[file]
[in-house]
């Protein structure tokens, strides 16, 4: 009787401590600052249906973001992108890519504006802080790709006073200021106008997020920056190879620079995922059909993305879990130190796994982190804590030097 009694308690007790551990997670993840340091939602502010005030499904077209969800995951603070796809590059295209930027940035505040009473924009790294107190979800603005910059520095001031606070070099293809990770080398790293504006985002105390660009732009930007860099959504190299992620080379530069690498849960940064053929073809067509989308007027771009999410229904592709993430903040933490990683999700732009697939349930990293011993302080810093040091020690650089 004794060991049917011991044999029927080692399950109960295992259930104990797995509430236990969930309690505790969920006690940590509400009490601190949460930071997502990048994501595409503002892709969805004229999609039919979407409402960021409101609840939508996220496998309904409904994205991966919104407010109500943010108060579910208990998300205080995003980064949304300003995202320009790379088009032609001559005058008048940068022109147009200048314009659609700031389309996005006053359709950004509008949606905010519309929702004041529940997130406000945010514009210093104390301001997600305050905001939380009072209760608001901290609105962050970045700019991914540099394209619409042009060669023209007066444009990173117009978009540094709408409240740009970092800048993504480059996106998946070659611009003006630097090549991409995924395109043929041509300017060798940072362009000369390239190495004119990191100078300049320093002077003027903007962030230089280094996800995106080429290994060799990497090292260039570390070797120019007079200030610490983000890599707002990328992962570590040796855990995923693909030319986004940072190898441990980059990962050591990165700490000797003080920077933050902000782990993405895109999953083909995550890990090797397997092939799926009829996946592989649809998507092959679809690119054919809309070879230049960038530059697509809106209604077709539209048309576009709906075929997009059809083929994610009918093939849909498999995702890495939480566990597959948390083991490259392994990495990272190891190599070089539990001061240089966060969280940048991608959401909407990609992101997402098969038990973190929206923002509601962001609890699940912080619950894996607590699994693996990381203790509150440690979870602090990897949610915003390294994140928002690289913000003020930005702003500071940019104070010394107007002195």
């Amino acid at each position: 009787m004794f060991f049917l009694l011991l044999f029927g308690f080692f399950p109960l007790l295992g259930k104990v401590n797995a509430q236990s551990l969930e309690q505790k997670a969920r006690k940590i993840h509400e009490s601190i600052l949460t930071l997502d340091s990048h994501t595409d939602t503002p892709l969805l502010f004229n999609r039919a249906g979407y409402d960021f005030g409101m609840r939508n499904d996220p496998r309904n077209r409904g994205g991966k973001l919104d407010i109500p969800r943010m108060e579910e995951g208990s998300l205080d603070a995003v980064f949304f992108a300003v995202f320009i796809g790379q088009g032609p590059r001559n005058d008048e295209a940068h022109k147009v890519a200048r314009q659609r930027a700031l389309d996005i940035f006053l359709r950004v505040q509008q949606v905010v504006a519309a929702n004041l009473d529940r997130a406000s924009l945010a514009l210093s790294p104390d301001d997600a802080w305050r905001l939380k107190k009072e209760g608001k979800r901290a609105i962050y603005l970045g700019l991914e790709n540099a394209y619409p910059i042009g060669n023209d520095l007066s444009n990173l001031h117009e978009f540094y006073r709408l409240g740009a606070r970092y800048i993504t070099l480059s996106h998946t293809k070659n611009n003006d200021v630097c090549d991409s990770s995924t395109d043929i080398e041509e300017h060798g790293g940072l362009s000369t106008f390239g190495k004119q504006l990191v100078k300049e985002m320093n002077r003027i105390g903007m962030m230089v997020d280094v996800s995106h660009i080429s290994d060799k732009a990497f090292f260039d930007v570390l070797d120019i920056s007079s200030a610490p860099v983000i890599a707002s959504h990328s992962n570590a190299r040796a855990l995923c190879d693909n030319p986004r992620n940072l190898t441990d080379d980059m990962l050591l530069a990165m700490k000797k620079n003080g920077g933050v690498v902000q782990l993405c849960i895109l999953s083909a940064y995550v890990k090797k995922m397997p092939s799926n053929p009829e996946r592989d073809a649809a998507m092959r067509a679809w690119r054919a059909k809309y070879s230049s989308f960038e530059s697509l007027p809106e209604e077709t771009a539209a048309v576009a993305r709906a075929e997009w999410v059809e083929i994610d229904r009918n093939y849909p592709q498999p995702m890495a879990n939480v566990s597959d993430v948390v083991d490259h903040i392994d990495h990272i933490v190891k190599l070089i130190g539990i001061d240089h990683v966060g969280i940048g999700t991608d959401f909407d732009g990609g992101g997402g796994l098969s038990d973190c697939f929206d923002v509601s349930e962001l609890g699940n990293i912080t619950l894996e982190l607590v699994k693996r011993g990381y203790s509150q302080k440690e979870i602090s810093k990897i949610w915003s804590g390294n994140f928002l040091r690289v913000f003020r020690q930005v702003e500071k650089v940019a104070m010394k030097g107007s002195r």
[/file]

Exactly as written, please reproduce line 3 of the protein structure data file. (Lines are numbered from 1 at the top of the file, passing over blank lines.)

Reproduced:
């Amino acid at each position: 009787m004794f060991f049917l009694l011991l044999f029927g308690f080692f399950p109960l007790l295992g259930k104990v401590n797995a509430q236990s551990l969930e309690q505790k997670a969920r006690k940590i993840h509400e009490s601190i600052l949460t930071l997502d340091s990048h994501t595409d939602t503002p892709l969805l502010f004229n999609r039919a249906g979407y409402d960021f005030g409101m609840r939508n499904d996220p496998r309904n077209r409904g994205g991966k973001l919104d407010i109500p969800r943010m108060e579910e995951g208990s998300l205080d603070a995003v980064f949304f992108a300003v995202f320009i796809g790379q088009g032609p590059r001559n005058d008048e295209a940068h022109k147009v890519a200048r314009q659609r930027a700031l389309d996005i940035f006053l359709r950004v505040q509008q949606v905010v504006a519309a929702n004041l009473d529940r997130a406000s924009l945010a514009l210093s790294p104390d301001d997600a802080w305050r905001l939380k107190k009072e209760g608001k979800r901290a609105i962050y603005l970045g700019l991914e790709n540099a394209y619409p910059i042009g060669n023209d520095l007066s444009n990173l001031h117009e978009f540094y006073r709408l409240g740009a606070r970092y800048i993504t070099l480059s996106h998946t293809k070659n611009n003006d200021v630097c090549d991409s990770s995924t395109d043929i080398e041509e300017h060798g790293g940072l362009s000369t106008f390239g190495k004119q504006l990191v100078k300049e985002m320093n002077r003027i105390g903007m962030m230089v997020d280094v996800s995106h660009i080429s290994d060799k732009a990497f090292f260039d930007v570390l070797d120019i920056s007079s200030a610490p860099v983000i890599a707002s959504h990328s992962n570590a190299r040796a855990l995923c190879d693909n030319p986004r992620n940072l190898t441990d080379d980059m990962l050591l530069a990165m700490k000797k620079n003080g920077g933050v690498v902000q782990l993405c849960i895109l999953s083909a940064y995550v890990k090797k995922m397997p092939s799926n053929p009829e996946r592989d073809a649809a998507m092959r067509a679809w690119r054919a059909k809309y070879s230049s989308f960038e530059s697509l007027p809106e209604e077709t771009a539209a048309v576009a993305r709906a075929e997009w999410v059809e083929i994610d229904r009918n093939y849909p592709q498999p995702m890495a879990n939480v566990s597959d993430v948390v083991d490259h903040i392994d990495h990272i933490v190891k190599l070089i130190g539990i001061d240089h990683v966060g969280i940048g999700t991608d959401f909407d732009g990609g992101g997402g796994l098969s038990d973190c697939f929206d923002v509601s349930e962001l609890g699940n990293i912080t619950l894996e982190l607590v699994k693996r011993g990381y203790s509150q302080k440690e979870i602090s810093k990897i949610w915003s804590g390294n994140f928002l040091r690289v913000f003020r020690q930005v702003e500071k650089v940019a104070m010394k030097g107007s002195r």